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Mechanisms linking plant community properties to soil aggregate stability in an experimental grassland plant diversity gradient

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http://pubman.mpdl.mpg.de/cone/persons/resource/persons62392

Habekost,  Maike
Molecular Biogeochemistry Group, Dr. G. Gleixner, Department Biogeochemical Processes, Prof. S. E. Trumbore, Max Planck Institute for Biogeochemistry, Max Planck Society;

http://pubman.mpdl.mpg.de/cone/persons/resource/persons62384

Gleixner,  Gerd
Molecular Biogeochemistry Group, Dr. G. Gleixner, Department Biogeochemical Processes, Prof. S. E. Trumbore, Max Planck Institute for Biogeochemistry, Max Planck Society;

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Citation

Peres, G., Cluzeau, D., Menasseri, S., Soussana, J. F., Bessler, H., Engels, C., et al. (2013). Mechanisms linking plant community properties to soil aggregate stability in an experimental grassland plant diversity gradient. Plant and Soil, 373, 285-299. doi:10.1007/s11104-013-1791-0.


Cite as: http://hdl.handle.net/11858/00-001M-0000-0014-CCC1-6
Abstract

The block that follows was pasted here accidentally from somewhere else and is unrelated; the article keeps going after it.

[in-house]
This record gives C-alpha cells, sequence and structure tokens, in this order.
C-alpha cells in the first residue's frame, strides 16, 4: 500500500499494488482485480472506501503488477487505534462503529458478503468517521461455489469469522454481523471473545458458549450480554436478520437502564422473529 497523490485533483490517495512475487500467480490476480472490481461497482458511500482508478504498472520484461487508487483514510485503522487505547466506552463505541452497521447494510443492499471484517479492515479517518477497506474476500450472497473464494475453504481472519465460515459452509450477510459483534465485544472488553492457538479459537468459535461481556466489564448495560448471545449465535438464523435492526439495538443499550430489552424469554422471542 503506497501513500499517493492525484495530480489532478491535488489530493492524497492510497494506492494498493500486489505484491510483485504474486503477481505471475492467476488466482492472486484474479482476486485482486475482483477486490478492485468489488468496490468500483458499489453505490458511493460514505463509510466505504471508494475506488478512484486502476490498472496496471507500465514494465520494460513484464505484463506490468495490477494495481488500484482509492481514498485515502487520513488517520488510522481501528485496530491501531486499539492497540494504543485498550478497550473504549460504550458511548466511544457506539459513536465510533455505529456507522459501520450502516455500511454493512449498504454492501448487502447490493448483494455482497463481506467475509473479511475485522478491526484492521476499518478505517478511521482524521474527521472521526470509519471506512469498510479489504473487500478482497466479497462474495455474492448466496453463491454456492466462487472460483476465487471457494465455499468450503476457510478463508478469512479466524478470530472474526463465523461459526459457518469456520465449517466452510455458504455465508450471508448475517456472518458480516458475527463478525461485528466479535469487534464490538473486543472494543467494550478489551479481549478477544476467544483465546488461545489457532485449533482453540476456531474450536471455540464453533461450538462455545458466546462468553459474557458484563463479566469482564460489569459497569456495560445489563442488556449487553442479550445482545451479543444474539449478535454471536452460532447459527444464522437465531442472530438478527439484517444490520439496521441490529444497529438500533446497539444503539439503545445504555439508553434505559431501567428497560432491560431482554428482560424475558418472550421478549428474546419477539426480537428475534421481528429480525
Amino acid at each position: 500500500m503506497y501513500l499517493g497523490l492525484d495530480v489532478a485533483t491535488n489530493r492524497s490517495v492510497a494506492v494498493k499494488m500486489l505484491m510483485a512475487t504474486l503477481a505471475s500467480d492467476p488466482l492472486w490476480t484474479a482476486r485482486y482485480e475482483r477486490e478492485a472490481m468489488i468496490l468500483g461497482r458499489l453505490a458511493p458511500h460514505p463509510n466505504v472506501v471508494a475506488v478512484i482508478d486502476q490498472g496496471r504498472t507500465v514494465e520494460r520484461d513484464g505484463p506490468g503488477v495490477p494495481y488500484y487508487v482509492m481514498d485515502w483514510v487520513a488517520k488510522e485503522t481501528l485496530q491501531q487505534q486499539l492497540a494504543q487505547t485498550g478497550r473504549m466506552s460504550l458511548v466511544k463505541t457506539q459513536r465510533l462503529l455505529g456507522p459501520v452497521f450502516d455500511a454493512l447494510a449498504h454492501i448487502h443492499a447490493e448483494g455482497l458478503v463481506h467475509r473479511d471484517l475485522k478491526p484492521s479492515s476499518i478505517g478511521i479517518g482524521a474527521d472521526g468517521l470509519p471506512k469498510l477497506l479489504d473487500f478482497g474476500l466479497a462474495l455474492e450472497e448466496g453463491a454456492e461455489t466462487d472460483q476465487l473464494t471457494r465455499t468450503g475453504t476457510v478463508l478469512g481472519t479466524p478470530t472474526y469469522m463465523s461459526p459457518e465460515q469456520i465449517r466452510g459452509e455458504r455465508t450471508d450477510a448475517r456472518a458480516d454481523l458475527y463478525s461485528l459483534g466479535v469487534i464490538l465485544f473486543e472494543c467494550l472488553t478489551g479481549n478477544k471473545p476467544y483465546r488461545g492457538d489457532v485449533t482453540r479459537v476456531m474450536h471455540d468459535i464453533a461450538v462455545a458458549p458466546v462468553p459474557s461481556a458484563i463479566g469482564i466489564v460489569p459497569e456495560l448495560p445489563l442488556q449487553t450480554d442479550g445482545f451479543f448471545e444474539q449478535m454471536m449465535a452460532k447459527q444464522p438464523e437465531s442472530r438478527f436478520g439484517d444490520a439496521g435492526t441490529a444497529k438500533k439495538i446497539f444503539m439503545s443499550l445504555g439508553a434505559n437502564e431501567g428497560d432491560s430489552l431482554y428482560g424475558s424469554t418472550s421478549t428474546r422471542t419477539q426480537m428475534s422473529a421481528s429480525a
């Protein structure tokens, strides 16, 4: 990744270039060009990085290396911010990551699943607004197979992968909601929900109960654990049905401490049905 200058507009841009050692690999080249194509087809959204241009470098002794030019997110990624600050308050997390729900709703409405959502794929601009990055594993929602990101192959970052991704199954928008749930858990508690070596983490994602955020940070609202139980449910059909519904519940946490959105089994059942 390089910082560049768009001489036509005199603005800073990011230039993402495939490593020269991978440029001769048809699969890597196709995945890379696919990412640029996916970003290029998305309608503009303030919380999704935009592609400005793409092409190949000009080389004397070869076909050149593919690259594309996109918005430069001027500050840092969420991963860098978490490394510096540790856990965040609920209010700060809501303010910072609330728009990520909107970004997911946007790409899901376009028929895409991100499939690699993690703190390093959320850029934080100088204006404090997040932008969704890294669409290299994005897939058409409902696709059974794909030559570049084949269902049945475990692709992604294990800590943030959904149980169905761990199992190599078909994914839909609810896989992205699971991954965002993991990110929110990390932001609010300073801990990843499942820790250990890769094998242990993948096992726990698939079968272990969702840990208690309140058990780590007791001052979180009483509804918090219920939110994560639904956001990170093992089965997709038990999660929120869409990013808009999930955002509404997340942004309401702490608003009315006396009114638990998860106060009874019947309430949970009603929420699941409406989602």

Background and aims Soil aggregate stability depends on plant community properties, such as functional group composition, diversity and biomass production. However, little is known about the relative importance of these drivers and the role of soil organisms in mediating plant community effects. Methods We studied soil aggregate stability in an experimental grassland plant diversity gradient and considered several explanatory variables to mechanistically explain effects of plant diversity and plant functional group composition. Three soil aggregate stability measures (slaking, mechanical breakdown and microcracking) were considered in path analyses. Results Soil aggregate stability increased significantly from monocultures to plant species mixtures and in the presence of grasses, while it decreased in the presence of legumes, though effects differed somewhat between soil aggregate stability measures. Using path analysis plant community effects could be explained by variations in root biomass, soil microbial biomass, soil organic carbon concentrations (all positive relationships), and earthworm biomass (negative relationship with mechanical breakdown). Conclusions The present study identified important drivers of plant community effects on soil aggregate stability. The effects of root biomass, soil microbial biomass, and soil organic carbon concentrations were largely consistent across plant diversity levels suggesting that the mechanisms identified are of general relevance.